"Sexism" is something you can accuse someone of, with no actual proof that they violated a policy, or law. Workplace discrimination (or other policies that protect the rights of employees, for example) has substance. Under the right conditions, it can be proven, or disproven, penalized if proven. Which is inconvenient.

Behavior minders prefer language that’s vague, and all-inclusive, so they can accuse anyone that offends them. 

This is the same kind of revisionist-language-manipulating backward liberal thinking that created the myth that a ‘climate of hate” in Dallas killed JFK. And to this day tries to argue that ‘right-wing hysteria’ is responsible for the assassination. That this ‘hate climate’ was contagious! (i.e. “rape culture) Like a vague assassination wish that floated around in the air, infecting people who were in that murderous hate cloud, hovering over Dallas that day. A hate cloud. Not a person. A “culture”. 

It’s collectivist bullshit. A person with a gun killed JFK. A lunatic Marxist, no less. A communist. About as far from ‘right wing’ as you can get. A detail of history that’s inconvenient to activists and academics that have a narrative they want to maintain. 

So instead of a sentient, autonomous human individual with a deadly weapon being responsible for the assassination, for the crime of murder, it can now be blamed on a “climate’, or a ‘culture’, that existed in Dallas, at the time. The culture is guilty. Left-wing wishful thinking, at its most repugnant.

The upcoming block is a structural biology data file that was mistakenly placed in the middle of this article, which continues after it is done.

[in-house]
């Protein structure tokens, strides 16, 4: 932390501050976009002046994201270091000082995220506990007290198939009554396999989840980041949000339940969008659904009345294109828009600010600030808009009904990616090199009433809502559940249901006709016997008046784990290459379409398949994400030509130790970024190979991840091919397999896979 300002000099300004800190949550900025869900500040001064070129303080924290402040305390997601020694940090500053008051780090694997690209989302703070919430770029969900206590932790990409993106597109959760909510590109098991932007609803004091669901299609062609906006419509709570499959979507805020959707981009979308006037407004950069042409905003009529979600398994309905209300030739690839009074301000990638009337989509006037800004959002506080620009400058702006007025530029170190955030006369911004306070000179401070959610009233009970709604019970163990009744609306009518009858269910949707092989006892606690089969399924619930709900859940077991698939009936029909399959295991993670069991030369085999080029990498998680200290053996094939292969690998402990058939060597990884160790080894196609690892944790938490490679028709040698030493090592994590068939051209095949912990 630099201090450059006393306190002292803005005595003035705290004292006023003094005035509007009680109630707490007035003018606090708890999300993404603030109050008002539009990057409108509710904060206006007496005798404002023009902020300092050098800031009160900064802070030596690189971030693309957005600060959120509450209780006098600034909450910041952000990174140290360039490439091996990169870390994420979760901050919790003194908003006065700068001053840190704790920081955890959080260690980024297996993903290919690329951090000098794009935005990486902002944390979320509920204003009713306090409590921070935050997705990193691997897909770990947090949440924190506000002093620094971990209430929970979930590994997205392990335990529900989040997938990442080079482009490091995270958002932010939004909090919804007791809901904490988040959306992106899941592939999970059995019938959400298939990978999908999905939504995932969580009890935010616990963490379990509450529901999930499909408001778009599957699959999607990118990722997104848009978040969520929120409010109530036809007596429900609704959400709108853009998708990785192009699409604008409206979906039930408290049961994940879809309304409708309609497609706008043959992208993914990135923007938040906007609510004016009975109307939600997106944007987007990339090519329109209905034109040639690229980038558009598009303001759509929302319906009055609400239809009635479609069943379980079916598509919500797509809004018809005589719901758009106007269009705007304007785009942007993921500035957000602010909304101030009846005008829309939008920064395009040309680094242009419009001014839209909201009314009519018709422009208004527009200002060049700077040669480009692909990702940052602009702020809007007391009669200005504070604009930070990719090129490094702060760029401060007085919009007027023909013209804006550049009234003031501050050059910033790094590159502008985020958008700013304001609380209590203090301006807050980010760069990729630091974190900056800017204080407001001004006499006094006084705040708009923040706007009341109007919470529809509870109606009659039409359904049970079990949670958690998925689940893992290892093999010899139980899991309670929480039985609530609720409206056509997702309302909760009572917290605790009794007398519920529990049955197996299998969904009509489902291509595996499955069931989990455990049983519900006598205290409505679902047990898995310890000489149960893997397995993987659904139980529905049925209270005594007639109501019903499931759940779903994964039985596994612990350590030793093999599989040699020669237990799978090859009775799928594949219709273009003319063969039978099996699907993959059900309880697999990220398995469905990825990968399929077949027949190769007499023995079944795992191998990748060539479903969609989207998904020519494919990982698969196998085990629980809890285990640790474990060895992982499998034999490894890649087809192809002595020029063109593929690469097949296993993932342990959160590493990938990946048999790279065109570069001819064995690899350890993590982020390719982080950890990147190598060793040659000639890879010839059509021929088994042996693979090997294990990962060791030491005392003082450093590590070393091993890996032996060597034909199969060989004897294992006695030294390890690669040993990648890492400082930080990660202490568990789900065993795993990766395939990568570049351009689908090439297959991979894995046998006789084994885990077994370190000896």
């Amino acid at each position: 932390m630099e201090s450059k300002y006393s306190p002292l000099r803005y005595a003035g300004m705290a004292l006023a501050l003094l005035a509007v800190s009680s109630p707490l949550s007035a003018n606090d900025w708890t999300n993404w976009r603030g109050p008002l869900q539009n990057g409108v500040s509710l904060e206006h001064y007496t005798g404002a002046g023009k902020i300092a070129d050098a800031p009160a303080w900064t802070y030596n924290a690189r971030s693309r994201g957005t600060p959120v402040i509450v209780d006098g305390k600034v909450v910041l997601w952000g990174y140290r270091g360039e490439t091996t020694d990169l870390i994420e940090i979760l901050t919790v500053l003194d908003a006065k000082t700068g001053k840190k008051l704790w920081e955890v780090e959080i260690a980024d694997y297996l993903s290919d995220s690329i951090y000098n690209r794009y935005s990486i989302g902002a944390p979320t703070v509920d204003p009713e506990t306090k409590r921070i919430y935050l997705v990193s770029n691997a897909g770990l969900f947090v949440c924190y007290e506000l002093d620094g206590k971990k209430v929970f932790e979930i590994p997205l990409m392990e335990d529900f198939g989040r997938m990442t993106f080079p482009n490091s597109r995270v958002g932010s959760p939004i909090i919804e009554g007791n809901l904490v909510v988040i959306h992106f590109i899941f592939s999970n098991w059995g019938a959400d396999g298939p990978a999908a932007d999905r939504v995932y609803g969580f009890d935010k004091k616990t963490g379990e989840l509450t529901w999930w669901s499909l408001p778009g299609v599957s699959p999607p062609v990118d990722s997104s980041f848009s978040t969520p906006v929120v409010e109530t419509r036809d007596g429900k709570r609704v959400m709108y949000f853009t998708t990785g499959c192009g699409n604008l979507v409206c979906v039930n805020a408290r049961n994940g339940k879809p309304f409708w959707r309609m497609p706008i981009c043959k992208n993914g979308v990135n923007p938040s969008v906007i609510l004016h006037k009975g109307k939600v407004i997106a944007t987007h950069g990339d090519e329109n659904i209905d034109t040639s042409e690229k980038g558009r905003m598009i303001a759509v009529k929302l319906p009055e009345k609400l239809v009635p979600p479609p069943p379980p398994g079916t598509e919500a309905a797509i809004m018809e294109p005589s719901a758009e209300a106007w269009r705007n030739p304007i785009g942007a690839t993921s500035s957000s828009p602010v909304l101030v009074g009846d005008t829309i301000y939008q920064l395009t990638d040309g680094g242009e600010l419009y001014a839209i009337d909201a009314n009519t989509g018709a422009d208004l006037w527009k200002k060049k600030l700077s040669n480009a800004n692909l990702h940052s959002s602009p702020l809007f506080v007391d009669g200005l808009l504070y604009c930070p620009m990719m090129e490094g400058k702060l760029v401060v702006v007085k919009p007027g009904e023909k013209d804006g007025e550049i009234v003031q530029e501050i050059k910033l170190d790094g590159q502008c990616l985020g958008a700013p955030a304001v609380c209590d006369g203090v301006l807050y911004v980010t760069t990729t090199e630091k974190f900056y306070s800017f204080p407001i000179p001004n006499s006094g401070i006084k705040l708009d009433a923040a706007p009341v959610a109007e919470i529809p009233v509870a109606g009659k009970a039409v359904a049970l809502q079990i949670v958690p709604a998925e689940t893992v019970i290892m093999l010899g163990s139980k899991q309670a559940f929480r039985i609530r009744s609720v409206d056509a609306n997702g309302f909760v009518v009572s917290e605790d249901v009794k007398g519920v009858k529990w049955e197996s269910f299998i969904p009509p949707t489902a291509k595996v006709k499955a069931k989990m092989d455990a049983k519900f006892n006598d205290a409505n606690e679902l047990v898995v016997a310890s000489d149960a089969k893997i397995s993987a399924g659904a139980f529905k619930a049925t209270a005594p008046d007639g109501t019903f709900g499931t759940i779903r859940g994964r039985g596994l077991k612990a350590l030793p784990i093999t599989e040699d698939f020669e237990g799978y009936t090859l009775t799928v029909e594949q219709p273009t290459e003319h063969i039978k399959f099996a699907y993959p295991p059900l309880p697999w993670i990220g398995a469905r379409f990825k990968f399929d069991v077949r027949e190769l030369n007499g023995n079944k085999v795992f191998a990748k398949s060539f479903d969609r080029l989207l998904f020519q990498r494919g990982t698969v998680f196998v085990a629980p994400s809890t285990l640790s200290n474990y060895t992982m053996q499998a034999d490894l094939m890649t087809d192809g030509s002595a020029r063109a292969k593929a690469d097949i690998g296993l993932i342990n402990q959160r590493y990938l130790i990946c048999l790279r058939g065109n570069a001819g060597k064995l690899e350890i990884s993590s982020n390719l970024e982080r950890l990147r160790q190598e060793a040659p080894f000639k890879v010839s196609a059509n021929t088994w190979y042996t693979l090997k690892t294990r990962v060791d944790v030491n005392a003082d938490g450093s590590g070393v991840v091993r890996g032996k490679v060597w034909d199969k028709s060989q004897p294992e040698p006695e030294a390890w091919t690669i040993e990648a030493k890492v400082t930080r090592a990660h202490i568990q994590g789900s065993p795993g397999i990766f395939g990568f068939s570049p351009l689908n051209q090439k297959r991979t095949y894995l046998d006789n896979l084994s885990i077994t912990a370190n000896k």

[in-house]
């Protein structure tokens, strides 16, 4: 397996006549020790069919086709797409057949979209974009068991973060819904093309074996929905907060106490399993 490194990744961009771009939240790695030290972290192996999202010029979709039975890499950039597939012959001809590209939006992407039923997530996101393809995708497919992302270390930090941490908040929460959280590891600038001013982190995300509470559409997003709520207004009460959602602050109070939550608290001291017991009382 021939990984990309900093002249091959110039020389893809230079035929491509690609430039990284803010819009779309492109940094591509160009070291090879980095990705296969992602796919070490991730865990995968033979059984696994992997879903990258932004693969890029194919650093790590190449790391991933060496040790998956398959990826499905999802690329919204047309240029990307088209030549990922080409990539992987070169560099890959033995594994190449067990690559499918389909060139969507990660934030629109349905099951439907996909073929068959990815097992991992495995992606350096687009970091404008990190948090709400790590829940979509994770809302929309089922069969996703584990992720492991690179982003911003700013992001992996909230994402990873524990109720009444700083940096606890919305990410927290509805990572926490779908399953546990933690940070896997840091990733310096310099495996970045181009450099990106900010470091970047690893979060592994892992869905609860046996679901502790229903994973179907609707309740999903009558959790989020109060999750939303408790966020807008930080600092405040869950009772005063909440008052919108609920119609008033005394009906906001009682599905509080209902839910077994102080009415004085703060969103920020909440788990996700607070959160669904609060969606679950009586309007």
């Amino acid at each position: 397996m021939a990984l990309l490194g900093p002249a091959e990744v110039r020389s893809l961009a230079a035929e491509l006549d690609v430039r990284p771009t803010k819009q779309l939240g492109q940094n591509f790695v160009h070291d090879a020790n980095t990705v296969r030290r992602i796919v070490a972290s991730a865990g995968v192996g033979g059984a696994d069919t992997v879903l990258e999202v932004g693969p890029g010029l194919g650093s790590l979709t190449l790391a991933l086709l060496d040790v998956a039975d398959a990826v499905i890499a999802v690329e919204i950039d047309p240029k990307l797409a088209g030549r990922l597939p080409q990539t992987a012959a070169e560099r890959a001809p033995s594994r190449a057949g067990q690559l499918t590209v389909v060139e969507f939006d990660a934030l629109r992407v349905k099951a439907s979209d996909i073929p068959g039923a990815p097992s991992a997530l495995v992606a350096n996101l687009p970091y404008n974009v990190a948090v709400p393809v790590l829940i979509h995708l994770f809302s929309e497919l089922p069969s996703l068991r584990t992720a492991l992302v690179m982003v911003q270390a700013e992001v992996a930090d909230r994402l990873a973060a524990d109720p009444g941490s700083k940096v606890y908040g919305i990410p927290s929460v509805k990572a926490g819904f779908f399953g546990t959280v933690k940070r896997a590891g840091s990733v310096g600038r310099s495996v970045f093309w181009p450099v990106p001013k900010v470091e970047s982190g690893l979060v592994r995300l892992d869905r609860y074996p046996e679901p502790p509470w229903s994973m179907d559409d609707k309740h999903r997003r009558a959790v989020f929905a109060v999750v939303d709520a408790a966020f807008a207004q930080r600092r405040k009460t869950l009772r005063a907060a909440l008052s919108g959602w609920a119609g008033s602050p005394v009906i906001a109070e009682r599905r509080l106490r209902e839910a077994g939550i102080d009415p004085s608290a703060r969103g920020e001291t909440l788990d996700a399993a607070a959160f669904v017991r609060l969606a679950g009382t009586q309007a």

Some academics, historians, and cultural observers went further. They claimed that “America” was guilty of murdering the president. Then 300 million people are guilty, instead of just a gunman. 

See how that works? 

Uh, no. I… why the heck would anyone even believe that, regardless of how they view this issue?”

That makes no sense. In order to mount a rational argument, it’ll require more than incoherent mumblings, about ‘why the heck would anyone believe that?’ Just because you prefer not to, don’t assume fellow readers feel likewise. You might be surprised to find that most don’t agree with your impression. 

The thing is, it’s pretty hard to find anyone who doesn’t ALREADY AGREE that rape is bad.

So activists have to go to the next level: invent an excuse to monitor behavior they find suspicious or offensive. As if we need MORE of that on campuses, not less?

It’s also hard to find anyone who doesn’t already agree that attitudes that make sexually-abusive behavior permissible, or excusable, are ALSO BAD. This isn’t news. It’s an argument with no one disagreeing.